At super{set}, we pattern-match much earlier than VCs because we originate businesses ourselves. The first patterns we look for are customer pain points that can be solved with data-driven solutions. We recognize challenges — and thus opportunities — that often are not apparent to industry participants, through our lens of decades in software engineering, data management, AI, and ML. We intuit the patterns that we know and can monetize as new company opportunities.

Our philosophy of craftsmanship doesn’t end after the ideation phase. After identifying a viable data-driven solution and business opportunity, we go to work assembling the team. Our first hire is a product-oriented co-founder. Once that co-founder is onboard, we don’t pour a scotch and sit back in our armchairs while they do all the work; we show up side-by-side with them, shovel in hand. We are in it for the long haul, we’re not an incubator that spins off ideas after the first milestone.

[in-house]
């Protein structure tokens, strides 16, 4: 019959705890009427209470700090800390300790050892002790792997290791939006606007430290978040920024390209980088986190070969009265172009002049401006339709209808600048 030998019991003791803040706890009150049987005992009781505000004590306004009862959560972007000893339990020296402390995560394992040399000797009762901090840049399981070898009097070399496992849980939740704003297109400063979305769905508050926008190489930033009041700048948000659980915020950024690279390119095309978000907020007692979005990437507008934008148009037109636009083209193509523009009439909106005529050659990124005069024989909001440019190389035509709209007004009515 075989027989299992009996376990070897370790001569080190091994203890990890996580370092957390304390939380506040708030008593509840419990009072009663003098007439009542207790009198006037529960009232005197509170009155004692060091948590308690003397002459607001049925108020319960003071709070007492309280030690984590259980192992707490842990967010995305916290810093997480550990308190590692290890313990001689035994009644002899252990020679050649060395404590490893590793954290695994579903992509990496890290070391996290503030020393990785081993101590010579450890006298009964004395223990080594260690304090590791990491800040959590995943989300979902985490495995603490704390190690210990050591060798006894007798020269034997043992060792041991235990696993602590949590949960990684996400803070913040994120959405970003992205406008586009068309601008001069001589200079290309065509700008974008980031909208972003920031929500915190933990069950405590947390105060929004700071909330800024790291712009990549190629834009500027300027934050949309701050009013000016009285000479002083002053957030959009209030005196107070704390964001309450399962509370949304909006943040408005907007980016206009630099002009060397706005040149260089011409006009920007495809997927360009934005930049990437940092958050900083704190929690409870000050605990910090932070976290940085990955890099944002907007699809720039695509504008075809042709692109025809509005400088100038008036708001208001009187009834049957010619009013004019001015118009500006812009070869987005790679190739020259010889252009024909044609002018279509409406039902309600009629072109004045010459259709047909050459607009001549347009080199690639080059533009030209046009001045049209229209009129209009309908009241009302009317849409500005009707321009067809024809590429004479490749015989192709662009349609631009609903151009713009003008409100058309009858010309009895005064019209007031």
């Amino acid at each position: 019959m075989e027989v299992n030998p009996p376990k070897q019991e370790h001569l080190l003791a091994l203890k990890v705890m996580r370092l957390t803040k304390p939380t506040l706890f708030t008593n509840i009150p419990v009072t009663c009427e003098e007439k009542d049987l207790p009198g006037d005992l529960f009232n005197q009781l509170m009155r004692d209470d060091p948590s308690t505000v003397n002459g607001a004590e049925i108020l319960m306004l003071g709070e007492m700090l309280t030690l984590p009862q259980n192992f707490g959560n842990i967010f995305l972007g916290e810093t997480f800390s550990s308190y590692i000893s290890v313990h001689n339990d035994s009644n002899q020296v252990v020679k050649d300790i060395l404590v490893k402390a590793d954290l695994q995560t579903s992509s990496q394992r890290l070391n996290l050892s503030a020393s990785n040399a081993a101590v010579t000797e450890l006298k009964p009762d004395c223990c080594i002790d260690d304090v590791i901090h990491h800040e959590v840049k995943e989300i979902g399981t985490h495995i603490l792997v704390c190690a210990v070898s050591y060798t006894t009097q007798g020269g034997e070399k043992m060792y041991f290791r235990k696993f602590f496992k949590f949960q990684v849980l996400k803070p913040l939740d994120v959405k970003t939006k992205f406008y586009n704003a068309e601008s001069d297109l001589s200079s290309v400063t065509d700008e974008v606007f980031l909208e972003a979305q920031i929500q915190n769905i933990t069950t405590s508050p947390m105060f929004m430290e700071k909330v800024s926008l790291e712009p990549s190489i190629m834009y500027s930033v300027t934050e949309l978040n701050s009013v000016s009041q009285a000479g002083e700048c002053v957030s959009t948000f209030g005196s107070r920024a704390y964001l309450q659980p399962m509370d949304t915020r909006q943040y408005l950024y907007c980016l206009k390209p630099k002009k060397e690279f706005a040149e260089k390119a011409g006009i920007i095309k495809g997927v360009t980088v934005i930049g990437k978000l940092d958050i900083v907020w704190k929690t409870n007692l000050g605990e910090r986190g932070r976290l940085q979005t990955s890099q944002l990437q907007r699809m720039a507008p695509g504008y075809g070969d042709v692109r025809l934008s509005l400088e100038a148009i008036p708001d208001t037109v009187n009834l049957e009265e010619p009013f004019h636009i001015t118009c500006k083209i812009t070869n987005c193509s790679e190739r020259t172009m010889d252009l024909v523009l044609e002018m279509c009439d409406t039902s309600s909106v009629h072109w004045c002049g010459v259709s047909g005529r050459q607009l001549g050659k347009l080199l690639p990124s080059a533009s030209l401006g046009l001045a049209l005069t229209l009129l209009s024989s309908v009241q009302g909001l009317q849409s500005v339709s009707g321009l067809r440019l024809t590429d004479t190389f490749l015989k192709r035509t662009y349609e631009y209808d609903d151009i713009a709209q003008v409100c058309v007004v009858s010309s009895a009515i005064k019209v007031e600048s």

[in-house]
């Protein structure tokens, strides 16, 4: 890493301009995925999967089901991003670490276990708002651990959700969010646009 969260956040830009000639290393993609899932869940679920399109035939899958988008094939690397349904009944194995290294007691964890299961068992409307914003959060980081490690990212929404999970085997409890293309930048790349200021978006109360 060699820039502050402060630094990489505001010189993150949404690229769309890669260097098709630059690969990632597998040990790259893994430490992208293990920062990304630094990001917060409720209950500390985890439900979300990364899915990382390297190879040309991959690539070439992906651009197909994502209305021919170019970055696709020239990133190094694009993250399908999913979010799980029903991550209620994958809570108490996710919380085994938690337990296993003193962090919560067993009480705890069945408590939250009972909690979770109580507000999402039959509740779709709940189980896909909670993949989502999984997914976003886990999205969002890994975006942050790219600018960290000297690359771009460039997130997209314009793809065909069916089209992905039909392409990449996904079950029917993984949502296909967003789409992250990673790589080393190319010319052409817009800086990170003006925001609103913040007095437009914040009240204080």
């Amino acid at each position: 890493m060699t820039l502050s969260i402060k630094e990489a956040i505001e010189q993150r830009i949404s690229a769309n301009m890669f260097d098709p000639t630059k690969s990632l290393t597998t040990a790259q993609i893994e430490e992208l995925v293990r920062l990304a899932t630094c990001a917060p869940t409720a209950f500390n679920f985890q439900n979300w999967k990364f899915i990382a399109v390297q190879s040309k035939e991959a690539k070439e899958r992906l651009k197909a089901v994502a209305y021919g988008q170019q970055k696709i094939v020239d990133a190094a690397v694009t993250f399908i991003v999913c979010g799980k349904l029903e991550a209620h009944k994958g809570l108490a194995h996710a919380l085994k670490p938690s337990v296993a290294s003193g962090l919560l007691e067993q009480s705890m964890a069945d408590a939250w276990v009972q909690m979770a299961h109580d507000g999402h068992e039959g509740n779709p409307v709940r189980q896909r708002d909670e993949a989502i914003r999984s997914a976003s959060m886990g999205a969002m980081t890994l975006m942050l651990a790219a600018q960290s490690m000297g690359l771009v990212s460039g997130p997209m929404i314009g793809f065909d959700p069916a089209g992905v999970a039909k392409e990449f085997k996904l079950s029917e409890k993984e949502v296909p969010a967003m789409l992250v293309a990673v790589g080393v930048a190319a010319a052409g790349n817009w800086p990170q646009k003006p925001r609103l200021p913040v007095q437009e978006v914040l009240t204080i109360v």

A a playbook prescribes a set of methods and tools for exploiting it.

Post-formation, we look for patterns and turn them into playbooks. A pattern allows you to discern a phenomenon or possibility; a playbook prescribes a set of methods and tools for exploiting it.

Our playbooks operate at conceptual, strategic, and applied levels. They include mindsets for shared perspectives on building data-driven companies, methods that are best practices for solving common business problems, and tools and templates that accelerate a new business’ speed to market. Playbooks are everything we wished we had at our fingertips when we were sitting at the kitchen table organizing our plan of attack at Krux.

Playbooks in hand, we stand with our product co-founders at the whiteboard to map out the product architecture and the staging and sequencing of the product roadmap. From there we work together to hire an engineering team, and with this early founding team we build out our product theses as full-fledged working prototypes.